Carter Manny Award

  • The Psychotechnical Architect: Perception, Vocation, and the Laboratory Cultures of Modernism, 1914–1945
    James Graham

Hugo Münsterberg, The Vocation of the Architect, from Vocation and Learning (The People's University, 1910).

James Graham, Columbia University, Graduate School of Architecture, Planning and Preservation, is the recipient of the 2017 Carter Manny Writing Award.

The opening decades of the twentieth century saw the marked rise of three interrelated fields—applied psychology, vocational education, and occupational therapy. This dissertation explores the effects of these emerging fields on architectural modernism, as it turned to perceptual science and vocational bureaucracy as a means to judge not just design, but also designers. This took shape especially in a field known as psychotechnics—a parascientific discipline that blended industrial management with applied psychology—as a central, but understudied, legacy of the First World War. This research explores the links between architectural design (in practice and pedagogy) and the emergent bureaucracies of vocational placement and occupational therapy in the Soviet Union, the United States, and Germany, showing the sympathies between psychophysiological research, particularly that of Hugo Münsterberg, and the designs and teaching methods of figures like Nikolai Ladovsky, Moisei Ginzburg, Hannes Meyer, and Lázsló Moholy-Nagy. In the search for a modernism beyond the formal precepts of the modern movement, the architectural laboratory became a central scene of action, grounding architectural production in new models of research that redefined architecture's status as a discipline.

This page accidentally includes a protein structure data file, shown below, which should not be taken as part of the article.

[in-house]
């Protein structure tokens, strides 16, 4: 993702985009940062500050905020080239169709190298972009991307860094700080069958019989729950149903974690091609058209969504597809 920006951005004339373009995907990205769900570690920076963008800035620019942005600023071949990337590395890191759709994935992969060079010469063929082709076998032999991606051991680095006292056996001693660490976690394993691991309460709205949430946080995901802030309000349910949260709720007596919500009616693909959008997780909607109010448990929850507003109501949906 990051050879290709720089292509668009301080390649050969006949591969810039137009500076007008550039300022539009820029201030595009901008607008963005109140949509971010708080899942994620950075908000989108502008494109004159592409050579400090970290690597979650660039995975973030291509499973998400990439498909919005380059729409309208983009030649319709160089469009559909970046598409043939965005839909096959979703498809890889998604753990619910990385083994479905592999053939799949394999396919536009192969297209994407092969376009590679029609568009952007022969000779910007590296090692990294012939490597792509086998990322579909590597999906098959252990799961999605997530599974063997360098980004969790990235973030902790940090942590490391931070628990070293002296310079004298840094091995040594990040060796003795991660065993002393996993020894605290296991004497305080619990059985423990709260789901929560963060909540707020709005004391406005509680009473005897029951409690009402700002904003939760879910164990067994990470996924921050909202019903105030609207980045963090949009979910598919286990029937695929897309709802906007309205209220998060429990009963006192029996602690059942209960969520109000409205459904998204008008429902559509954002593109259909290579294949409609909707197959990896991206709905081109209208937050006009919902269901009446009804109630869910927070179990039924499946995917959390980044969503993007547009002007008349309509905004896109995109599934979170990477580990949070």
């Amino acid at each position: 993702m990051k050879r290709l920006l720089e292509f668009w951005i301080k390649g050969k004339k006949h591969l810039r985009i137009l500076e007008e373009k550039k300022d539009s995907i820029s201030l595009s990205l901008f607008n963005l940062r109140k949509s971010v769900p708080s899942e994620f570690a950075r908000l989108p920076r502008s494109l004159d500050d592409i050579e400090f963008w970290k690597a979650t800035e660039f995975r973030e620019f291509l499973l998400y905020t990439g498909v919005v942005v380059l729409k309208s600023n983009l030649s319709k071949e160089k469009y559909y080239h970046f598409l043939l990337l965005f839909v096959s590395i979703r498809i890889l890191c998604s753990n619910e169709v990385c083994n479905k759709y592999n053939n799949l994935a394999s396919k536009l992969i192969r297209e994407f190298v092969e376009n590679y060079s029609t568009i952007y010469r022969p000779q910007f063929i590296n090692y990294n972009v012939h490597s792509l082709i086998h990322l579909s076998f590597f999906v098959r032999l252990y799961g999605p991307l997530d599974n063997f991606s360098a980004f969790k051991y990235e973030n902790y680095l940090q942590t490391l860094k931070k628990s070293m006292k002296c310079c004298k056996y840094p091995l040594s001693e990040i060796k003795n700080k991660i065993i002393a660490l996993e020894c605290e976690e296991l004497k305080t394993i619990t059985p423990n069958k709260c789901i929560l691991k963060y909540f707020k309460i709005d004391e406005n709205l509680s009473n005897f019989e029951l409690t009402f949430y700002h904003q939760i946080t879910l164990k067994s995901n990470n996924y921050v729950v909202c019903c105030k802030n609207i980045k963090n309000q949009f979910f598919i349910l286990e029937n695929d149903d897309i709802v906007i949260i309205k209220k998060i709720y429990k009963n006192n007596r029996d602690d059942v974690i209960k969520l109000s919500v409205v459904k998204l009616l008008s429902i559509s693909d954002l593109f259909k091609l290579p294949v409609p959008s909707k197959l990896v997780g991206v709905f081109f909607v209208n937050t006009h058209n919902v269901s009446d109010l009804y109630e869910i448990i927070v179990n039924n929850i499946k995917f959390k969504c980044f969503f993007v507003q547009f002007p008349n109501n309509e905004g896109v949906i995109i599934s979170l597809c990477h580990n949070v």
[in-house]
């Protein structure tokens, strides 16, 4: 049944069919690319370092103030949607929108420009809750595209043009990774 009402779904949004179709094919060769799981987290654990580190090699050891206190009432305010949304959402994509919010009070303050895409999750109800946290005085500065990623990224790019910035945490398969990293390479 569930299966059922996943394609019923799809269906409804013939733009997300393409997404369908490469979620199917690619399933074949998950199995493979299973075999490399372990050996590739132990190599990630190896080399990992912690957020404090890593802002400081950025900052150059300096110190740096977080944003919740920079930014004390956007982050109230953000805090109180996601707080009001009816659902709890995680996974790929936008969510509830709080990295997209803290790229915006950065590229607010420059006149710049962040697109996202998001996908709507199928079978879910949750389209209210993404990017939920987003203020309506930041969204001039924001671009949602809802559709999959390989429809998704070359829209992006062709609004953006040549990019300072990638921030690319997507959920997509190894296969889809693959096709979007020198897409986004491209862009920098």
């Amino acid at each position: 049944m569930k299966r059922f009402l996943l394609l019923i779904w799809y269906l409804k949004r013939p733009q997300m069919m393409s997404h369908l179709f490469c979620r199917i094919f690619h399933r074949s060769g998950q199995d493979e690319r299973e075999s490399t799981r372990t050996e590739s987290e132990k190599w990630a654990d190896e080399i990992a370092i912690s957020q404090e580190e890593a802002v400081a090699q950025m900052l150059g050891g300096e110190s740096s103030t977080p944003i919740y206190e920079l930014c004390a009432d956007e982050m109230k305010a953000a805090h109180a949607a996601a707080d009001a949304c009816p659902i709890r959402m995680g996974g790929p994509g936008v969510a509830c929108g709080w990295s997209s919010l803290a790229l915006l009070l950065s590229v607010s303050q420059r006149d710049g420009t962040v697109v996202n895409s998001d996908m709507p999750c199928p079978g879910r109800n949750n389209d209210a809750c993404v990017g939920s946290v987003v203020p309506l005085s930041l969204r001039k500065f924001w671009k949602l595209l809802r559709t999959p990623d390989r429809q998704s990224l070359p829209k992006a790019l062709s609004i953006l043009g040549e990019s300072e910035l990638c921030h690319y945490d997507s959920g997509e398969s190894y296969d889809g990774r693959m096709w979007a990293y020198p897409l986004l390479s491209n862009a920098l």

James Graham is a PhD candidate at Columbia University's Graduate School of Architecture, Planning and Preservation. He has degrees in architecture from Massachusetts Institute of Technology and the University of Virginia, and a degree in media studies from The New School. Since 2013, he has directed the Columbia Books on Architecture and the City imprint, and is a founding editor of the Avery Review, a journal of critical essays on architecture. His scholarly work has been published in Grey Room, AA Files, Manifest, and the Journal of the Society of Architectural Historians, among others. He is also editor of And Now: Architecture Against a Developer Presidency (Columbia Books on Architecture and the City, 2017), Climates: Architecture and the Planetary Imaginary (Columbia Books on Architecture and the City and Lars Müller Publishers, 2016), and 2000+: The Urgencies of Architectural Theory (GSAPP Books, 2015).